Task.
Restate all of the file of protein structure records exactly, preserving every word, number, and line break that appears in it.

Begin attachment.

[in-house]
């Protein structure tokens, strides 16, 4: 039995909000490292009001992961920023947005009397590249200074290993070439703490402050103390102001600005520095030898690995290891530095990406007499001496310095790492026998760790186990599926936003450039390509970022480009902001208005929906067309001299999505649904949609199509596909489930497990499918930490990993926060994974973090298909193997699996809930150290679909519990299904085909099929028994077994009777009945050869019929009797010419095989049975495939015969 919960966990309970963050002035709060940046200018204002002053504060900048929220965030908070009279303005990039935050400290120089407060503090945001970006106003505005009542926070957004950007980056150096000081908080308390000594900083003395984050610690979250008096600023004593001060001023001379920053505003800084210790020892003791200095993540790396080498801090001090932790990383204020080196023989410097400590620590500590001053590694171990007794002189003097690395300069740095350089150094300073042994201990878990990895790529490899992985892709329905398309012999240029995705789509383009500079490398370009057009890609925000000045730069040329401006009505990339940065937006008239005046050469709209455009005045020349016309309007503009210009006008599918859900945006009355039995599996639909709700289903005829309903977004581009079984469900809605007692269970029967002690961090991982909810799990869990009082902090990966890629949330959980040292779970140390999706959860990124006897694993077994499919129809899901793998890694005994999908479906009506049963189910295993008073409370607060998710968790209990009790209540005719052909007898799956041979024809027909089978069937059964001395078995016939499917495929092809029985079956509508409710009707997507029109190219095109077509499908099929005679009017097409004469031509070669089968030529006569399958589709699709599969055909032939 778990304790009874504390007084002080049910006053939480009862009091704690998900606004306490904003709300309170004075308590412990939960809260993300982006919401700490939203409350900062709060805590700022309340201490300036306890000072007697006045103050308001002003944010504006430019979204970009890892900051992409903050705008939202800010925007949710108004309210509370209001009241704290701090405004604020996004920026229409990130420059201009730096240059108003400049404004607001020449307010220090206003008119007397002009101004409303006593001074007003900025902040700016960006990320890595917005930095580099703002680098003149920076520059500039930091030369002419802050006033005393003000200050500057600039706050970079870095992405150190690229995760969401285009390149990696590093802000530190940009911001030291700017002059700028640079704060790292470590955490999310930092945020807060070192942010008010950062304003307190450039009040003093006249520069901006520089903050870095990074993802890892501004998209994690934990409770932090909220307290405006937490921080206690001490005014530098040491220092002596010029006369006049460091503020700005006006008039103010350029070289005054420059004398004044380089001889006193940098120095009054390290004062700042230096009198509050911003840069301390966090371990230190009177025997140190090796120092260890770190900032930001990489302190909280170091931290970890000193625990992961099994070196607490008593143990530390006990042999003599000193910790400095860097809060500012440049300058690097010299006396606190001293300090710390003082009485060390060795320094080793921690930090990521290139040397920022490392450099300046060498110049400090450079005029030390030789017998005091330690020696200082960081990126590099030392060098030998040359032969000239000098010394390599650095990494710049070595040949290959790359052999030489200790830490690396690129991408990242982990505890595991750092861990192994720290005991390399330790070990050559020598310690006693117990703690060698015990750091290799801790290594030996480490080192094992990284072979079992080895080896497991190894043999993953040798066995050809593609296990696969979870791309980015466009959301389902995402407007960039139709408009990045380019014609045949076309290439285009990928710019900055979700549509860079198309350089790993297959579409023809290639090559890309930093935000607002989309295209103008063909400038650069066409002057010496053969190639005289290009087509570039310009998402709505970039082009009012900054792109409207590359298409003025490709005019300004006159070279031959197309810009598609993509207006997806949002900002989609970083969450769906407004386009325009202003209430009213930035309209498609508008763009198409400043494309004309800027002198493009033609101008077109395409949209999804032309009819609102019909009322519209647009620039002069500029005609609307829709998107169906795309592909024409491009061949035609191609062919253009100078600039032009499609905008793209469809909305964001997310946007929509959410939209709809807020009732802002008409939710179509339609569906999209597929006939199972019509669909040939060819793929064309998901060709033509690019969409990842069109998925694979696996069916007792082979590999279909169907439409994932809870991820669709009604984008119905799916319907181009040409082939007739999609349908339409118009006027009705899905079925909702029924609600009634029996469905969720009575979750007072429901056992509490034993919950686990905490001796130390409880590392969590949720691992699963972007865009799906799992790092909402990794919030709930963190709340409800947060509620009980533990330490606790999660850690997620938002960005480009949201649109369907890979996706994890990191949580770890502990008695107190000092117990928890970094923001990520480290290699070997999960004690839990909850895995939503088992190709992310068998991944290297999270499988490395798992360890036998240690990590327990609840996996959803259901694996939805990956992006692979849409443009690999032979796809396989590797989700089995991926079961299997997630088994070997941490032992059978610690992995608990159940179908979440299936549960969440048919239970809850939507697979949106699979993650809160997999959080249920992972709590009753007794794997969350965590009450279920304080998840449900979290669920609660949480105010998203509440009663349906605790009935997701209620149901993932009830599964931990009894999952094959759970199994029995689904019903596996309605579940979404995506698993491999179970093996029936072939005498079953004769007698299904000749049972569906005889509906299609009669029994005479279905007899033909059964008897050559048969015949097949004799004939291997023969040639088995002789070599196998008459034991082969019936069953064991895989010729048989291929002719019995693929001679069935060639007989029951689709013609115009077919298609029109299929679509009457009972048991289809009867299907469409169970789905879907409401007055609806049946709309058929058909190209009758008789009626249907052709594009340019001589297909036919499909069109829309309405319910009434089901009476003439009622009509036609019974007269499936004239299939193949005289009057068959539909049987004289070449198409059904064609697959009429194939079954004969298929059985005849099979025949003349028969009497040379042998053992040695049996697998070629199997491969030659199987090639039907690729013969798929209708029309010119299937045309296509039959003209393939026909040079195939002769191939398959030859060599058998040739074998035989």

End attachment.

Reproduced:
[in-house]
């Protein structure tokens, strides 16, 4: 039995909000490292009001992961920023947005009397590249200074290993070439703490402050103390102001600005520095030898690995290891530095990406007499001496310095790492026998760790186990599926936003450039390509970022480009902001208005929906067309001299999505649904949609199509596909489930497990499918930490990993926060994974973090298909193997699996809930150290679909519990299904085909099929028994077994009777009945050869019929009797010419095989049975495939015969 919960966990309970963050002035709060940046200018204002002053504060900048929220965030908070009279303005990039935050400290120089407060503090945001970006106003505005009542926070957004950007980056150096000081908080308390000594900083003395984050610690979250008096600023004593001060001023001379920053505003800084210790020892003791200095993540790396080498801090001090932790990383204020080196023989410097400590620590500590001053590694171990007794002189003097690395300069740095350089150094300073042994201990878990990895790529490899992985892709329905398309012999240029995705789509383009500079490398370009057009890609925000000045730069040329401006009505990339940065937006008239005046050469709209455009005045020349016309309007503009210009006008599918859900945006009355039995599996639909709700289903005829309903977004581009079984469900809605007692269970029967002690961090991982909810799990869990009082902090990966890629949330959980040292779970140390999706959860990124006897694993077994499919129809899901793998890694005994999908479906009506049963189910295993008073409370607060998710968790209990009790209540005719052909007898799956041979024809027909089978069937059964001395078995016939499917495929092809029985079956509508409710009707997507029109190219095109077509499908099929005679009017097409004469031509070669089968030529006569399958589709699709599969055909032939 778990304790009874504390007084002080049910006053939480009862009091704690998900606004306490904003709300309170004075308590412990939960809260993300982006919401700490939203409350900062709060805590700022309340201490300036306890000072007697006045103050308001002003944010504006430019979204970009890892900051992409903050705008939202800010925007949710108004309210509370209001009241704290701090405004604020996004920026229409990130420059201009730096240059108003400049404004607001020449307010220090206003008119007397002009101004409303006593001074007003900025902040700016960006990320890595917005930095580099703002680098003149920076520059500039930091030369002419802050006033005393003000200050500057600039706050970079870095992405150190690229995760969401285009390149990696590093802000530190940009911001030291700017002059700028640079704060790292470590955490999310930092945020807060070192942010008010950062304003307190450039009040003093006249520069901006520089903050870095990074993802890892501004998209994690934990409770932090909220307290405006937490921080206690001490005014530098040491220092002596010029006369006049460091503020700005006006008039103010350029070289005054420059004398004044380089001889006193940098120095009054390290004062700042230096009198509050911003840069301390966090371990230190009177025997140190090796120092260890770190900032930001990489302190909280170091931290970890000193625990992961099994070196607490008593143990530390006990042999003599000193910790400095860097809060500012440049300058690097010299006396606190001293300090710390003082009485060390060795320094080793921690930090990521290139040397920022490392450099300046060498110049400090450079005029030390030789017998005091330690020696200082960081990126590099030392060098030998040359032969000239000098010394390599650095990494710049070595040949290959790359052999030489200790830490690396690129991408990242982990505890595991750092861990192994720290005991390399330790070990050559020598310690006693117990703690060698015990750091290799801790290594030996480490080192094992990284072979079992080895080896497991190894043999993953040798066995050809593609296990696969979870791309980015466009959301389902995402407007960039139709408009990045380019014609045949076309290439285009990928710019900055979700549509860079198309350089790993297959579409023809290639090559890309930093935000607002989309295209103008063909400038650069066409002057010496053969190639005289290009087509570039310009998402709505970039082009009012900054792109409207590359298409003025490709005019300004006159070279031959197309810009598609993509207006997806949002900002989609970083969450769906407004386009325009202003209430009213930035309209498609508008763009198409400043494309004309800027002198493009033609101008077109395409949209999804032309009819609102019909009322519209647009620039002069500029005609609307829709998107169906795309592909024409491009061949035609191609062919253009100078600039032009499609905008793209469809909305964001997310946007929509959410939209709809807020009732802002008409939710179509339609569906999209597929006939199972019509669909040939060819793929064309998901060709033509690019969409990842069109998925694979696996069916007792082979590999279909169907439409994932809870991820669709009604984008119905799916319907181009040409082939007739999609349908339409118009006027009705899905079925909702029924609600009634029996469905969720009575979750007072429901056992509490034993919950686990905490001796130390409880590392969590949720691992699963972007865009799906799992790092909402990794919030709930963190709340409800947060509620009980533990330490606790999660850690997620938002960005480009949201649109369907890979996706994890990191949580770890502990008695107190000092117990928890970094923001990520480290290699070997999960004690839990909850895995939503088992190709992310068998991944290297999270499988490395798992360890036998240690990590327990609840996996959803259901694996939805990956992006692979849409443009690999032979796809396989590797989700089995991926079961299997997630088994070997941490032992059978610690992995608990159940179908979440299936549960969440048919239970809850939507697979949106699979993650809160997999959080249920992972709590009753007794794997969350965590009450279920304080998840449900979290669920609660949480105010998203509440009663349906605790009935997701209620149901993932009830599964931990009894999952094959759970199994029995689904019903596996309605579940979404995506698993491999179970093996029936072939005498079953004769007698299904000749049972569906005889509906299609009669029994005479279905007899033909059964008897050559048969015949097949004799004939291997023969040639088995002789070599196998008459034991082969019936069953064991895989010729048989291929002719019995693929001679069935060639007989029951689709013609115009077919298609029109299929679509009457009972048991289809009867299907469409169970789905879907409401007055609806049946709309058929058909190209009758008789009626249907052709594009340019001589297909036919499909069109829309309405319910009434089901009476003439009622009509036609019974007269499936004239299939193949005289009057068959539909049987004289070449198409059904064609697959009429194939079954004969298929059985005849099979025949003349028969009497040379042998053992040695049996697998070629199997491969030659199987090639039907690729013969798929209708029309010119299937045309296509039959003209393939026909040079195939002769191939398959030859060599058998040739074998035989």